To illustrate some of these challenges, we outline two simple, yet representative distributed dynamic data-driven applications. (i) For large-scale applications using sensor-driven distributed simulations, there are many sensors that lead to large volumes of data; changing data generating sensors (sources); the computational problem under study or the granularity of data required changes over time. (ii) Another prominent example involves the processing/handling of large volumes of scientific (e.g., biological) data placed into distributed data-centers (aka clouds), which in turn could need real-time analysis to guide the experiments or source(s) producing the large volumes of data. In such applications, processing of data often needs to take place “in-flight”, say via streaming, or data-volume reduction may be required to effectively store/manage data. The characteristics and requirements of such applications are common to many other analytics problems proposed in data-centers, such as information extraction from live video-streams.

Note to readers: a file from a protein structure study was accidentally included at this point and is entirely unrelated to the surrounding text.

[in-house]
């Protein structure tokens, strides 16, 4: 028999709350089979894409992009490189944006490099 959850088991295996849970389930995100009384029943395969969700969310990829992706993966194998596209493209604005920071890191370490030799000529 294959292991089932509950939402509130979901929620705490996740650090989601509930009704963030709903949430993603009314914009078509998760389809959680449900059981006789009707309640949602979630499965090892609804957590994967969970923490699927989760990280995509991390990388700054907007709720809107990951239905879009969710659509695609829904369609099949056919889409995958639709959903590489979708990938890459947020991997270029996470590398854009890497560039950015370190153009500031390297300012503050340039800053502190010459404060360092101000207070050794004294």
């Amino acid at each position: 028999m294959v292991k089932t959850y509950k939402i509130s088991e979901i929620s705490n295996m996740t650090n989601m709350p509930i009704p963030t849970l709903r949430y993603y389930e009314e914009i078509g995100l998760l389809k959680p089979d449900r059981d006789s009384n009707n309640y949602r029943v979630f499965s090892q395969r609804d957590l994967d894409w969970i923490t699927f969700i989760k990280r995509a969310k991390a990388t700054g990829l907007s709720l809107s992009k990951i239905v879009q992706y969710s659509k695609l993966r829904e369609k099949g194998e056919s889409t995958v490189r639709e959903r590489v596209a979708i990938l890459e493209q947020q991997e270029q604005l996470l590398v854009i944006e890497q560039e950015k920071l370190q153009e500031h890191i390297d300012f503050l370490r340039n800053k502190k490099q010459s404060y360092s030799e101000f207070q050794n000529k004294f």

Primacy of Dynamic Data: As illustrated in the applications above, the role of data – both static and dynamic, either as the driver of computation, or as a first-class (primary) computational entity, is set to become central. As DDDI applications become pervasive, the importance of dynamic placement, management and scheduling of data will increase. As an example, for dynamic applications there might be a possible change in application objectives and thus data requirements; or as a consequence of resource availability and infrastructure QoS issues, the ability to place data dynamically could be critical, or it could just be simply cheaper to recompute the required data than to store or transfer the data (but can’t be determined upfront). Alternatively, data to be operated upon may not be available until an indeterminate later time in the execution life-cycle, thus rendering static scheduling decisions ineffective. In all of these cases, the ability to manage data dynamically is important.